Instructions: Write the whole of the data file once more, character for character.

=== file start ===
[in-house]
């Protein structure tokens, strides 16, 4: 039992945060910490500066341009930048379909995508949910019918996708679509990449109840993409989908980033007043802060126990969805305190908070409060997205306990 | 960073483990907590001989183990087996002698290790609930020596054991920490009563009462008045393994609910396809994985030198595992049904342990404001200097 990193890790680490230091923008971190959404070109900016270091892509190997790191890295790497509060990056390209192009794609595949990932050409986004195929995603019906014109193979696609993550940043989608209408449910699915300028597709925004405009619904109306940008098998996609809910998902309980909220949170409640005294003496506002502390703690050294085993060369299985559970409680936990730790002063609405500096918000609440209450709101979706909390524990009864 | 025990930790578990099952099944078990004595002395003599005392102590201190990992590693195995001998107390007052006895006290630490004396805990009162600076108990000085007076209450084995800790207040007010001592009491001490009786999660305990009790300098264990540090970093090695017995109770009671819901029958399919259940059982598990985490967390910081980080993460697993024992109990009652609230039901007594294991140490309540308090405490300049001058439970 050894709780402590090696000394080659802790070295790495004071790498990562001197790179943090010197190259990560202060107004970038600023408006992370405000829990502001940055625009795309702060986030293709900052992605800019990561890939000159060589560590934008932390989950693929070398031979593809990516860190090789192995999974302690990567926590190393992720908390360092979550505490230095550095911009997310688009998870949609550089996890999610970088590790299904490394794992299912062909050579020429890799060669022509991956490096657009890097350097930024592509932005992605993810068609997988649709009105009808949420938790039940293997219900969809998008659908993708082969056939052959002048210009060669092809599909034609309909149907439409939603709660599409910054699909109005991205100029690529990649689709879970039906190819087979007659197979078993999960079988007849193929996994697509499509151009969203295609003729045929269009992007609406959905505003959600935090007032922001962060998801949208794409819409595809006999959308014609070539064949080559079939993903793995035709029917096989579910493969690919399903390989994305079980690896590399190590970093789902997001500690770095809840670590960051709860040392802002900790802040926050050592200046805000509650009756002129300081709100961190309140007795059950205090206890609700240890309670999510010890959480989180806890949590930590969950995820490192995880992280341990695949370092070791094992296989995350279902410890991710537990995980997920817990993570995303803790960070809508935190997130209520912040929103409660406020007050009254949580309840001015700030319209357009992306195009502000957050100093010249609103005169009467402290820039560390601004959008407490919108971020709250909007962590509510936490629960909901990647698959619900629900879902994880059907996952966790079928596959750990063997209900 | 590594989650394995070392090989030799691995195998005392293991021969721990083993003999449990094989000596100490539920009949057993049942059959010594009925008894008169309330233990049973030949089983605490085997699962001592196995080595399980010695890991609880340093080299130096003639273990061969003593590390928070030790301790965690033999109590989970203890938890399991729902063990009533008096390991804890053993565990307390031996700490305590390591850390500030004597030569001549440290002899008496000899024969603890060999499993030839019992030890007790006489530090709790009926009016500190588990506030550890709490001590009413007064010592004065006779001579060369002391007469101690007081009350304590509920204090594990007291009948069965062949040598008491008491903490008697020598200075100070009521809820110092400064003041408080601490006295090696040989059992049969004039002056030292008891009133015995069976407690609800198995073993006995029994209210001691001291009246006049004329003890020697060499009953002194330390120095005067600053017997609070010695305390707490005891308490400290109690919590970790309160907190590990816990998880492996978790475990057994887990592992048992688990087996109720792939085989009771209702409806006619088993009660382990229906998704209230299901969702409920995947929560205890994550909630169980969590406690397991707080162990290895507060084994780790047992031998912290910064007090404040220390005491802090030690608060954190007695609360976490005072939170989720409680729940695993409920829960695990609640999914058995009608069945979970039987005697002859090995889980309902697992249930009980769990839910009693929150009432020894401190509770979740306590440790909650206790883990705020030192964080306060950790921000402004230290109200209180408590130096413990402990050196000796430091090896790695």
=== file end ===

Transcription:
[in-house]
């Protein structure tokens, strides 16, 4: 039992945060910490500066341009930048379909995508949910019918996708679509990449109840993409989908980033007043802060126990969805305190908070409060997205306990 | 960073483990907590001989183990087996002698290790609930020596054991920490009563009462008045393994609910396809994985030198595992049904342990404001200097 990193890790680490230091923008971190959404070109900016270091892509190997790191890295790497509060990056390209192009794609595949990932050409986004195929995603019906014109193979696609993550940043989608209408449910699915300028597709925004405009619904109306940008098998996609809910998902309980909220949170409640005294003496506002502390703690050294085993060369299985559970409680936990730790002063609405500096918000609440209450709101979706909390524990009864 | 025990930790578990099952099944078990004595002395003599005392102590201190990992590693195995001998107390007052006895006290630490004396805990009162600076108990000085007076209450084995800790207040007010001592009491001490009786999660305990009790300098264990540090970093090695017995109770009671819901029958399919259940059982598990985490967390910081980080993460697993024992109990009652609230039901007594294991140490309540308090405490300049001058439970 050894709780402590090696000394080659802790070295790495004071790498990562001197790179943090010197190259990560202060107004970038600023408006992370405000829990502001940055625009795309702060986030293709900052992605800019990561890939000159060589560590934008932390989950693929070398031979593809990516860190090789192995999974302690990567926590190393992720908390360092979550505490230095550095911009997310688009998870949609550089996890999610970088590790299904490394794992299912062909050579020429890799060669022509991956490096657009890097350097930024592509932005992605993810068609997988649709009105009808949420938790039940293997219900969809998008659908993708082969056939052959002048210009060669092809599909034609309909149907439409939603709660599409910054699909109005991205100029690529990649689709879970039906190819087979007659197979078993999960079988007849193929996994697509499509151009969203295609003729045929269009992007609406959905505003959600935090007032922001962060998801949208794409819409595809006999959308014609070539064949080559079939993903793995035709029917096989579910493969690919399903390989994305079980690896590399190590970093789902997001500690770095809840670590960051709860040392802002900790802040926050050592200046805000509650009756002129300081709100961190309140007795059950205090206890609700240890309670999510010890959480989180806890949590930590969950995820490192995880992280341990695949370092070791094992296989995350279902410890991710537990995980997920817990993570995303803790960070809508935190997130209520912040929103409660406020007050009254949580309840001015700030319209357009992306195009502000957050100093010249609103005169009467402290820039560390601004959008407490919108971020709250909007962590509510936490629960909901990647698959619900629900879902994880059907996952966790079928596959750990063997209900 | 590594989650394995070392090989030799691995195998005392293991021969721990083993003999449990094989000596100490539920009949057993049942059959010594009925008894008169309330233990049973030949089983605490085997699962001592196995080595399980010695890991609880340093080299130096003639273990061969003593590390928070030790301790965690033999109590989970203890938890399991729902063990009533008096390991804890053993565990307390031996700490305590390591850390500030004597030569001549440290002899008496000899024969603890060999499993030839019992030890007790006489530090709790009926009016500190588990506030550890709490001590009413007064010592004065006779001579060369002391007469101690007081009350304590509920204090594990007291009948069965062949040598008491008491903490008697020598200075100070009521809820110092400064003041408080601490006295090696040989059992049969004039002056030292008891009133015995069976407690609800198995073993006995029994209210001691001291009246006049004329003890020697060499009953002194330390120095005067600053017997609070010695305390707490005891308490400290109690919590970790309160907190590990816990998880492996978790475990057994887990592992048992688990087996109720792939085989009771209702409806006619088993009660382990229906998704209230299901969702409920995947929560205890994550909630169980969590406690397991707080162990290895507060084994780790047992031998912290910064007090404040220390005491802090030690608060954190007695609360976490005072939170989720409680729940695993409920829960695990609640999914058995009608069945979970039987005697002859090995889980309902697992249930009980769990839910009693929150009432020894401190509770979740306590440790909650206790883990705020030192964080306060950790921000402004230290109200209180408590130096413990402990050196000796430091090896790695």